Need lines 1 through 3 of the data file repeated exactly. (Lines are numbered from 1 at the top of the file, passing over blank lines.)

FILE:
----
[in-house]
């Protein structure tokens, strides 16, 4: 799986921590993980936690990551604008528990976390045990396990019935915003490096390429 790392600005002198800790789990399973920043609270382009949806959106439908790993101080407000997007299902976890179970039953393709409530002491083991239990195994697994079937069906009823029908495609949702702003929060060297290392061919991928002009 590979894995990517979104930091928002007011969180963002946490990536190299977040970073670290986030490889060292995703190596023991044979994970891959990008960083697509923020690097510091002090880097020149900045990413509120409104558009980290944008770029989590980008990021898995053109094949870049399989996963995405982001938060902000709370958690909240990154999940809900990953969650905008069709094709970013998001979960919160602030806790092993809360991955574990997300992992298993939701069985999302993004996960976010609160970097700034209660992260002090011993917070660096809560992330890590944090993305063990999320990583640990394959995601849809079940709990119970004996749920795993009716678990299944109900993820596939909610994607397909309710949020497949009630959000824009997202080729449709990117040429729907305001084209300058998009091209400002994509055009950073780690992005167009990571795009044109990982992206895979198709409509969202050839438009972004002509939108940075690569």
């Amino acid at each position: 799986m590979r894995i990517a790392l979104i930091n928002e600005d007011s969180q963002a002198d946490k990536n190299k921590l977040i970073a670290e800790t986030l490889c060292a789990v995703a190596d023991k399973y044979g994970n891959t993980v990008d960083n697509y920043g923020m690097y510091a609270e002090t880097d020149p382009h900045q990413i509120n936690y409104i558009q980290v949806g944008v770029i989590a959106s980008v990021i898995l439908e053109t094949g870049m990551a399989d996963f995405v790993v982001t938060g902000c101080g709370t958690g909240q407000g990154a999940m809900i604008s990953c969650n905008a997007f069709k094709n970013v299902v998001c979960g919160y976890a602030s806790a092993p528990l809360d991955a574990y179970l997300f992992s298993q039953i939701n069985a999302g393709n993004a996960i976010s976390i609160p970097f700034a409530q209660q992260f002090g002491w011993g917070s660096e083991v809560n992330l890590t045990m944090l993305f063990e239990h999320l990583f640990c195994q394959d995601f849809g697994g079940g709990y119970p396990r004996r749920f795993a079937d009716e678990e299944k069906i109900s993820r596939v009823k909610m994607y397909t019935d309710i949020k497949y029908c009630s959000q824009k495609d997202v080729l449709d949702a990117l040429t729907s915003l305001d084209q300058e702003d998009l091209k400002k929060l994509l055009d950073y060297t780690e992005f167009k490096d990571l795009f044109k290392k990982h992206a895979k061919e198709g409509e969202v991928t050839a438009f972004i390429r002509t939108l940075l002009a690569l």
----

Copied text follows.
[in-house]
């Protein structure tokens, strides 16, 4: 799986921590993980936690990551604008528990976390045990396990019935915003490096390429 790392600005002198800790789990399973920043609270382009949806959106439908790993101080407000997007299902976890179970039953393709409530002491083991239990195994697994079937069906009823029908495609949702702003929060060297290392061919991928002009 590979894995990517979104930091928002007011969180963002946490990536190299977040970073670290986030490889060292995703190596023991044979994970891959990008960083697509923020690097510091002090880097020149900045990413509120409104558009980290944008770029989590980008990021898995053109094949870049399989996963995405982001938060902000709370958690909240990154999940809900990953969650905008069709094709970013998001979960919160602030806790092993809360991955574990997300992992298993939701069985999302993004996960976010609160970097700034209660992260002090011993917070660096809560992330890590944090993305063990999320990583640990394959995601849809079940709990119970004996749920795993009716678990299944109900993820596939909610994607397909309710949020497949009630959000824009997202080729449709990117040429729907305001084209300058998009091209400002994509055009950073780690992005167009990571795009044109990982992206895979198709409509969202050839438009972004002509939108940075690569």
């Amino acid at each position: 799986m590979r894995i990517a790392l979104i930091n928002e600005d007011s969180q963002a002198d946490k990536n190299k921590l977040i970073a670290e800790t986030l490889c060292a789990v995703a190596d023991k399973y044979g994970n891959t993980v990008d960083n697509y920043g923020m690097y510091a609270e002090t880097d020149p382009h900045q990413i509120n936690y409104i558009q980290v949806g944008v770029i989590a959106s980008v990021i898995l439908e053109t094949g870049m990551a399989d996963f995405v790993v982001t938060g902000c101080g709370t958690g909240q407000g990154a999940m809900i604008s990953c969650n905008a997007f069709k094709n970013v299902v998001c979960g919160y976890a602030s806790a092993p528990l809360d991955a574990y179970l997300f992992s298993q039953i939701n069985a999302g393709n993004a996960i976010s976390i609160p970097f700034a409530q209660q992260f002090g002491w011993g917070s660096e083991v809560n992330l890590t045990m944090l993305f063990e239990h999320l990583f640990c195994q394959d995601f849809g697994g079940g709990y119970p396990r004996r749920f795993a079937d009716e678990e299944k069906i109900s993820r596939v009823k909610m994607y397909t019935d309710i949020k497949y029908c009630s959000q824009k495609d997202v080729l449709d949702a990117l040429t729907s915003l305001d084209q300058e702003d998009l091209k400002k929060l994509l055009d950073y060297t780690e992005f167009k490096d990571l795009f044109k290392k990982h992206a895979k061919e198709g409509e969202v991928t050839a438009f972004i390429r002509t939108l940075l002009a690569l």